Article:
Do you believe God can change you?
I believe God can do anything. He can part the sea, heal the sick, raise the dead. And yes, certain people, by God’s grace, have experienced real and lasting change in their sexual desires. Some have even married and started families. I couldn’t be happier for the people who tell those stories. But that’s their story, not mine. My story involves God working in ordinary ways, through the slow and steady process of sanctification. God gets glory in those stories, too.
Have you tried to be straight?
If by “try” you mean signing up for conversion therapy, then no. I don’t support programs that attempt to change a person’s sexual orientation by behavior modification. Not even with Bible verses thrown in.
If by “try” you mean taking girls on dates, then no. I’ve certainly gone on dates (mostly in high school), but not because I was trying to reorient myself. Mostly I wanted to have fun with friends, and my friends were female.
If by “try” you mean setting my sights on a godly woman with the intent to marry, then no. I realize this is an option for Christian men who struggle with same-sex desires, but believe it or not, I’m actually pursuing singleness. (More on this in upcoming articles.)
If by “try” you mean asking God to make me straight, then yes, and not with much luck. That turned into straight idolatry.
Bottom line: there’s more to sanctification than becoming straight. By the time I’m glorified, I’m not sure “straight” will matter much anyway. If something happens before then, great! For now, I’m serving God as a happy, single, celibate man.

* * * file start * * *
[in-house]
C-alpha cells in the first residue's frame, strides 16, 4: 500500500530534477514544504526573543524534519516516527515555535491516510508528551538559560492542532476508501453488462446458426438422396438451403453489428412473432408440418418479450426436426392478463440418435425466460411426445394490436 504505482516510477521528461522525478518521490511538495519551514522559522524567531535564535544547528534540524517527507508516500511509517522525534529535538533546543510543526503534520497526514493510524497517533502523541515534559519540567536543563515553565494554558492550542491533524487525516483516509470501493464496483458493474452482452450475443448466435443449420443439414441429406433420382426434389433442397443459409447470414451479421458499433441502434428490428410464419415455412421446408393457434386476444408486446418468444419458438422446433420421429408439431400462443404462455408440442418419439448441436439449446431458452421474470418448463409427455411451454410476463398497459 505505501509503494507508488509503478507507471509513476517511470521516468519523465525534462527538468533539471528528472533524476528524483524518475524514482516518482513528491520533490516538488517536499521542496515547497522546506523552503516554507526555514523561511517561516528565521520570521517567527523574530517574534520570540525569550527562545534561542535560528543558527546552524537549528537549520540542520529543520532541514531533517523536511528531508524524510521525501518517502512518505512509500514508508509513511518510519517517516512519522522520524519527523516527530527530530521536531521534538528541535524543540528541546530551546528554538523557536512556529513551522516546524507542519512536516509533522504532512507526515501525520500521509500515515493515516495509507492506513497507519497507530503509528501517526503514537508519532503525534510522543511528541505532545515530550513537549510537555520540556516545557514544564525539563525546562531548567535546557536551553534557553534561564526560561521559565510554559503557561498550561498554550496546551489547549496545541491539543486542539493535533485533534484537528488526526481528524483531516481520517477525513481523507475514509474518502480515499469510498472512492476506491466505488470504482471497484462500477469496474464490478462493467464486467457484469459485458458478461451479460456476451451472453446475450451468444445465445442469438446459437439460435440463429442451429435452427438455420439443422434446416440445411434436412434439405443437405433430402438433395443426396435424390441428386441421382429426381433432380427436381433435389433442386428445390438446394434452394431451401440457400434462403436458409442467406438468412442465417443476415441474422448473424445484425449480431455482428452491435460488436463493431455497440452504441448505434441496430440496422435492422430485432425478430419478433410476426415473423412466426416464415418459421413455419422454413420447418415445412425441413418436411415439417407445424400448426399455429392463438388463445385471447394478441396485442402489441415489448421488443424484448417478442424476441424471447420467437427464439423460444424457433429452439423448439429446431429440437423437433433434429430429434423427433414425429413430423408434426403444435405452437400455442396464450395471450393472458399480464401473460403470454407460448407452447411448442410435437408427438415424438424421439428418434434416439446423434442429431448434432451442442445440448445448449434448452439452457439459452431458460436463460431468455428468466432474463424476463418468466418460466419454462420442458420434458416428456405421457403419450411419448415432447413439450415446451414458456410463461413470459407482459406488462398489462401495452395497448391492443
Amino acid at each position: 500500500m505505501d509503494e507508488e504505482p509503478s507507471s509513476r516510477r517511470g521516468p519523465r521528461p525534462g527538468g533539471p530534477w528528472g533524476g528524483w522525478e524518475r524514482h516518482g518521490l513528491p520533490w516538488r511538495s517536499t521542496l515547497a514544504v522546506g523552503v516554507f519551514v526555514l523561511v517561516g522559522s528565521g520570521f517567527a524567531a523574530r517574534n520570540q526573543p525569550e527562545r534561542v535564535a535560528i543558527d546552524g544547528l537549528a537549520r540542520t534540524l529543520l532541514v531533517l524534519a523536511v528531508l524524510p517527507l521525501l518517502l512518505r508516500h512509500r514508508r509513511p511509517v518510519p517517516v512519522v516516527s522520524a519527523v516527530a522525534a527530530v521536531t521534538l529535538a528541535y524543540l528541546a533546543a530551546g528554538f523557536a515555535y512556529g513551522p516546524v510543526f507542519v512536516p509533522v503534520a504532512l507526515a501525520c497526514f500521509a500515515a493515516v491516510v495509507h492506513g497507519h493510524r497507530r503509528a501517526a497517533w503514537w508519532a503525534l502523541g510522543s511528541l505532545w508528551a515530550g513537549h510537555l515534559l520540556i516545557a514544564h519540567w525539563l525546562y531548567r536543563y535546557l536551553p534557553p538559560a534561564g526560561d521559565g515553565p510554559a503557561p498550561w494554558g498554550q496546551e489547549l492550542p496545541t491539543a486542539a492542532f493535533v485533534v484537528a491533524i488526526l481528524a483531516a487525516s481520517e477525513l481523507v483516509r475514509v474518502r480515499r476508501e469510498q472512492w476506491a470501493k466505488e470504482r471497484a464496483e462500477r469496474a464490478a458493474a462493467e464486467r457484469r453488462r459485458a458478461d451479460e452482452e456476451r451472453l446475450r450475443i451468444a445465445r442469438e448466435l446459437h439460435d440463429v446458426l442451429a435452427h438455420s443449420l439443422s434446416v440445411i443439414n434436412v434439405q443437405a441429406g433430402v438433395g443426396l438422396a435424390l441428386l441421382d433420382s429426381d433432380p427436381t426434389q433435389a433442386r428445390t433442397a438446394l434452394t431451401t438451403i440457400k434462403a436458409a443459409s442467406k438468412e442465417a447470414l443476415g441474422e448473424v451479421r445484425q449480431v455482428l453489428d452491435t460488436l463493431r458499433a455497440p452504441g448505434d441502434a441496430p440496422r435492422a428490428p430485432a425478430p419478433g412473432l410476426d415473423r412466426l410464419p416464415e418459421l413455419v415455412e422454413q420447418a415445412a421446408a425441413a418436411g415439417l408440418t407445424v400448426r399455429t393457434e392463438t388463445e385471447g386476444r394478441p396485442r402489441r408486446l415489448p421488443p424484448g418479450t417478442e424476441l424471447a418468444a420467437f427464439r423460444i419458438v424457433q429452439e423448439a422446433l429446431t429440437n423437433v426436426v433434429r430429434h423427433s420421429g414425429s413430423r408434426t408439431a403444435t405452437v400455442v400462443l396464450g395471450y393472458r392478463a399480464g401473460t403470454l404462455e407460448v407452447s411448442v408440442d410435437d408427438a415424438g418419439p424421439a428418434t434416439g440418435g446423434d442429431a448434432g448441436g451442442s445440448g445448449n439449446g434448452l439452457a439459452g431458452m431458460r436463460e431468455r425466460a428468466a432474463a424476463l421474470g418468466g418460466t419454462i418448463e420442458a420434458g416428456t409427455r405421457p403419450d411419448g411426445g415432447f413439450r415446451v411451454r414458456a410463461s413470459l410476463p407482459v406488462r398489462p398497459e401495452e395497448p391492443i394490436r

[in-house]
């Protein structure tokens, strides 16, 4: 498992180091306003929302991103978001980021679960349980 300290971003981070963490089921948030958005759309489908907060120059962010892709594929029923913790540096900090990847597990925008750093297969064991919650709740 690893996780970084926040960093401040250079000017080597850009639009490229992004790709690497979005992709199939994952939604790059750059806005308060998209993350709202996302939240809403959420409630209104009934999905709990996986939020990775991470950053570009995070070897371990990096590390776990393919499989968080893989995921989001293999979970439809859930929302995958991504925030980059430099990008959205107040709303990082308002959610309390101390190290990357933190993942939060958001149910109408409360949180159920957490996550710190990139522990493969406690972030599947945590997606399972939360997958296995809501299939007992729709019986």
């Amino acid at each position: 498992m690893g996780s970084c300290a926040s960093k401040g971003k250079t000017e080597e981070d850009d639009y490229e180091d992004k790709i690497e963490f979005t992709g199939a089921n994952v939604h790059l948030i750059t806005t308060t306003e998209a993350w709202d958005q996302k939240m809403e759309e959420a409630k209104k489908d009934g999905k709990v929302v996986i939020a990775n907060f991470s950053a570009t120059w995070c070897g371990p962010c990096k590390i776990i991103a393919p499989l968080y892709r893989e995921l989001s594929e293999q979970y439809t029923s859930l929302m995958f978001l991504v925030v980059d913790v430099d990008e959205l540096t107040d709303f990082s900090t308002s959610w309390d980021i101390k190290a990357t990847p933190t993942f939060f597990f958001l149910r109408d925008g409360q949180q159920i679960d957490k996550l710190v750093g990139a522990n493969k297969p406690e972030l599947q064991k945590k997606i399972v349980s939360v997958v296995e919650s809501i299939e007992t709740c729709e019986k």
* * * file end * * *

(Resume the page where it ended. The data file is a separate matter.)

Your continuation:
Why can’t you just be gay?
I’ve heard this question a lot lately, from well-meaning people who hope I’ll someday embrace homosexuality, marry a man, settle down, adopt a baby, and live happily ever after. To be honest, sometimes I do desire those things. Those desires are real and intense. But I also believe they’re sinful. Welcome to the already/not yet, where Christians continue to live with conflicting desires. “For the desires of the flesh are against the Spirit, and the desires of the Spirit are against the flesh, for these are opposed to each other, to keep you from doing the things you want to do” (Galatians 5:17). Did you catch that last part? Some desires, real as they are, actually keep us from doing what we want to do. As a Christian, I want to do God’s will. I can’t be gay because I don’t believe it’s God’s will for human sexuality. For more on this, check out some of my articles on homosexuality here at The Two Cities, particularly “Forced to Be Gay.”
How have people responded to your “coming out” article?
A quick glance at the 160 comments on “I’m (Kinda Sorta Yeah Not Really) Gay” will give you an idea. Generally, the online response from believers has been positive, while the world’s reaction has been a combination of anger, concern and confusion. I’ve definitely received some, shall we say, “colorful” comments in the blogosphere.
But in the real world, the response has been pretty unremarkable. That’s a good thing. As a worship leader in my church, I was concerned that, for some people, my transparency might be a distraction or a stumbling block. But the Sunday following my “coming out” was worship as usual. (I don’t think it came as a big surprise to anyone.) No rifts, no rejections, no raids. Only love, prayers and support. If anything, I’m closer to my brothers and sisters in Christ than ever before. I hope that’s an encouragement to anyone who’s thinking about sharing his or her struggles with other believers. (And I hope someday you do!)
Bryan can be reached at The Happy Alternative